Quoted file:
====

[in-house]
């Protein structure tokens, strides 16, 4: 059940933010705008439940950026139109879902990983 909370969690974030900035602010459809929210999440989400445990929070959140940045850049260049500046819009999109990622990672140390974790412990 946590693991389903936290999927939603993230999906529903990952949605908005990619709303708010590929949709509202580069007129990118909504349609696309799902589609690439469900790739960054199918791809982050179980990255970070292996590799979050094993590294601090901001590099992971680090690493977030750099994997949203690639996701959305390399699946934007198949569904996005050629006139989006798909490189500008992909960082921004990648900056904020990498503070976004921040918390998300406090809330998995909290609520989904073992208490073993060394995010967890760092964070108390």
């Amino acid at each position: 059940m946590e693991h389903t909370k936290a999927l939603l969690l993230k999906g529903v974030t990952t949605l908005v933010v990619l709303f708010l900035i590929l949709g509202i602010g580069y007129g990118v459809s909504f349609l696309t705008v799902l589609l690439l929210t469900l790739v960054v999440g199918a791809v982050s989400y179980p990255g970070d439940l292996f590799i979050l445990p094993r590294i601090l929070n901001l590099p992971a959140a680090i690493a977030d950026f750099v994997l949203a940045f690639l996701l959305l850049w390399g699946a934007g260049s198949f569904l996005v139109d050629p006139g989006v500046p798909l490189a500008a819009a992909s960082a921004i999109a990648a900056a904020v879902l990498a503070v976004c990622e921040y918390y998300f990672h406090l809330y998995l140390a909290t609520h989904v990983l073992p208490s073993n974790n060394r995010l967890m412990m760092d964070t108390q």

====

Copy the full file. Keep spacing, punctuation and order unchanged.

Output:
[in-house]
């Protein structure tokens, strides 16, 4: 059940933010705008439940950026139109879902990983 909370969690974030900035602010459809929210999440989400445990929070959140940045850049260049500046819009999109990622990672140390974790412990 946590693991389903936290999927939603993230999906529903990952949605908005990619709303708010590929949709509202580069007129990118909504349609696309799902589609690439469900790739960054199918791809982050179980990255970070292996590799979050094993590294601090901001590099992971680090690493977030750099994997949203690639996701959305390399699946934007198949569904996005050629006139989006798909490189500008992909960082921004990648900056904020990498503070976004921040918390998300406090809330998995909290609520989904073992208490073993060394995010967890760092964070108390």
């Amino acid at each position: 059940m946590e693991h389903t909370k936290a999927l939603l969690l993230k999906g529903v974030t990952t949605l908005v933010v990619l709303f708010l900035i590929l949709g509202i602010g580069y007129g990118v459809s909504f349609l696309t705008v799902l589609l690439l929210t469900l790739v960054v999440g199918a791809v982050s989400y179980p990255g970070d439940l292996f590799i979050l445990p094993r590294i601090l929070n901001l590099p992971a959140a680090i690493a977030d950026f750099v994997l949203a940045f690639l996701l959305l850049w390399g699946a934007g260049s198949f569904l996005v139109d050629p006139g989006v500046p798909l490189a500008a819009a992909s960082a921004i999109a990648a900056a904020v879902l990498a503070v976004c990622e921040y918390y998300f990672h406090l809330y998995l140390a909290t609520h989904v990983l073992p208490s073993n974790n060394r995010l967890m412990m760092d964070t108390q």